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Nov 9, 2020

Yukon Type 1 Diabetes Continuous Glucose Monitoring Pilot

Managing Type 1 Diabetes in children can be difficult. Type 1 Diabetes is a condition in which the pancreas produces little or no insulin, the hormone that helps regulate blood sugar levels. To stay healthy and monitor blood sugar levels, patients using conventional blood sugar monitoring technology must prick their fingers several times a day to test their sugar level — and even with frequent finger pricking, it can be difficult to know if blood sugar levels are trending up or down. This lack of information can lead to hypoglycemic episodes, when blood sugar levels are dangerously lower than normal. This can require emergency treatment.

Seeking to help children and young people better manage their Type 1 Diabetes, the Yukon Government launched a pilot program to provide individuals up to age 25 with continuous glucose monitoring equipment and supplies. Continuous glucose monitoring is a new technology that provides insight into a person's blood glucose levels on a continuous basis and can identify whether blood sugar levels are trending up or down. A continuous glucose monitor is a small, wearable device that actively and continuously tracks glucose (sugar) levels every few minutes in the blood of patients with T1D. The device provides real-time, dynamic blood sugar information, showing not only highs and lows but also the rate at which sugar levels are changing. Users can easily access their blood sugar data using a smartphone app or other device to which the monitor transmits data.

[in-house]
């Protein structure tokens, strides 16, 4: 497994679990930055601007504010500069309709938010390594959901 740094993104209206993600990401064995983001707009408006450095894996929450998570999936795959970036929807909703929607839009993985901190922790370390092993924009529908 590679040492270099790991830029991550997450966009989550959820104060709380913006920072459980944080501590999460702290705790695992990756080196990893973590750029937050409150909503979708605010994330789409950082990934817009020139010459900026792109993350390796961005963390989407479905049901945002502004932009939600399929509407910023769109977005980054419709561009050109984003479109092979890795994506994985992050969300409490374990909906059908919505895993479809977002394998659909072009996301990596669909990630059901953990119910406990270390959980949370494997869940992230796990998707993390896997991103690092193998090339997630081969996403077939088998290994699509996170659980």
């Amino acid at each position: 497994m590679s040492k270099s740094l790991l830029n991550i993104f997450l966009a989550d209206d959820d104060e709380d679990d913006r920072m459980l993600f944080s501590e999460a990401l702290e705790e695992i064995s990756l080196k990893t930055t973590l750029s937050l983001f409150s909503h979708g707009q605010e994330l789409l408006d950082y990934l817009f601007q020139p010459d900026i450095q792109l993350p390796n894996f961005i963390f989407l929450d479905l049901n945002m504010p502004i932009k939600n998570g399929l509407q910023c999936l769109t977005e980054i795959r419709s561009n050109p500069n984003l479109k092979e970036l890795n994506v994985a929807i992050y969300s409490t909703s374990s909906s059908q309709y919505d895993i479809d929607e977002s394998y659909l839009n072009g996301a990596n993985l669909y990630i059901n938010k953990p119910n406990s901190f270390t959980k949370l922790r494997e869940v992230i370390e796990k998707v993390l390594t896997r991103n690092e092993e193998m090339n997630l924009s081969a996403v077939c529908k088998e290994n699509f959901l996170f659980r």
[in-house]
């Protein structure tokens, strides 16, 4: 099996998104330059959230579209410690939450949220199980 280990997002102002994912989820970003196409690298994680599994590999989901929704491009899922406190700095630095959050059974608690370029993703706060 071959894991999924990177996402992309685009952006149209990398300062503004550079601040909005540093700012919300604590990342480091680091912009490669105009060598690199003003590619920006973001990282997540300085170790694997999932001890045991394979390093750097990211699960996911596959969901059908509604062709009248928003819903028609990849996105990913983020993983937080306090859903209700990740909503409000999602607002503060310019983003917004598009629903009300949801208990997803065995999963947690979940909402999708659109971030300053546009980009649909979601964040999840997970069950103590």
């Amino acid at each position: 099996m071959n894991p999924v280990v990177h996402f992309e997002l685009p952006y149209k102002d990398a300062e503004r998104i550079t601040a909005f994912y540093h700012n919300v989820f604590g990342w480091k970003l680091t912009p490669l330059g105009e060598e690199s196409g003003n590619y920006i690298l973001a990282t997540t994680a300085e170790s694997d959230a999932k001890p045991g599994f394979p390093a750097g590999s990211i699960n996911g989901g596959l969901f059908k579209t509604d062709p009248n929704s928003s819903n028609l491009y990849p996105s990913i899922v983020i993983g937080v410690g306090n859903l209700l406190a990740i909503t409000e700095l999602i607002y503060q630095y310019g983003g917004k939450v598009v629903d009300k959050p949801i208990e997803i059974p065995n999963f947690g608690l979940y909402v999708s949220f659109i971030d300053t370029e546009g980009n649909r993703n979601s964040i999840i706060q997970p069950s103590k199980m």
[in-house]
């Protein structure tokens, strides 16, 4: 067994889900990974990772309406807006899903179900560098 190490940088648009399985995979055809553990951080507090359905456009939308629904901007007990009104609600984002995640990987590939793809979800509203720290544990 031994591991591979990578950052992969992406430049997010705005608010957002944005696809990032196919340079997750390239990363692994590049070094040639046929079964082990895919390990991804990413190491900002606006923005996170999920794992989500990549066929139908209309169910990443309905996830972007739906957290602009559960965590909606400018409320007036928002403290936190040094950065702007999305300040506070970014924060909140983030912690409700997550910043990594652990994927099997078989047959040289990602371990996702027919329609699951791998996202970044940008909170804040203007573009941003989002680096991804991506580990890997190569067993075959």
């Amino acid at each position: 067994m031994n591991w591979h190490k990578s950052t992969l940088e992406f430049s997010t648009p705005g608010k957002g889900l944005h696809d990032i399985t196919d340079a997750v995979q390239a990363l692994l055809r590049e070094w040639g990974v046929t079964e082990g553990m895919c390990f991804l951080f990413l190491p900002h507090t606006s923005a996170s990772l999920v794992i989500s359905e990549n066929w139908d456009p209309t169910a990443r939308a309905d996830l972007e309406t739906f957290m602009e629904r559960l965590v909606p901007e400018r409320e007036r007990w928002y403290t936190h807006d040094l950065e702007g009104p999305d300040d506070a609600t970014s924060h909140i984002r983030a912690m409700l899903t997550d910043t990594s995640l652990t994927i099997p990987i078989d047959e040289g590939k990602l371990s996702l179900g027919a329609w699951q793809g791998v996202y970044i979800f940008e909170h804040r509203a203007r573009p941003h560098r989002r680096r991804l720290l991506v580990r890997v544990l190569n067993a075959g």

In March 2020, Qatalyst completed an evaluation of Yukon's continuous glucose monitoring pilot. The purpose of the evaluation was to assess the outcomes achieved by the pilot for individuals with Type 1 Diabetes and their families, to situate these outcomes within the context of a current literature review, and to develop recommendations on how to best support people with Type 1 Diabetes in Yukon after the pilot ended.

We're proud to say that our evaluation helped secure funding for the program beyond the pilot stage. Our evaluation demonstrated that the program worked: participants were able to better manage their Type 1 diabetes, improve their quality of live, and reduce the financial burden associated with managing the disease. As of April 2020, the Yukon government is providing funding for continuous glucose monitoring to all Yukoners with Type 1 diabetes between the ages of 2 and 18. Read more about the Yukon Government's decision and our evaluation in this article from Yukon radio station CHON FM:


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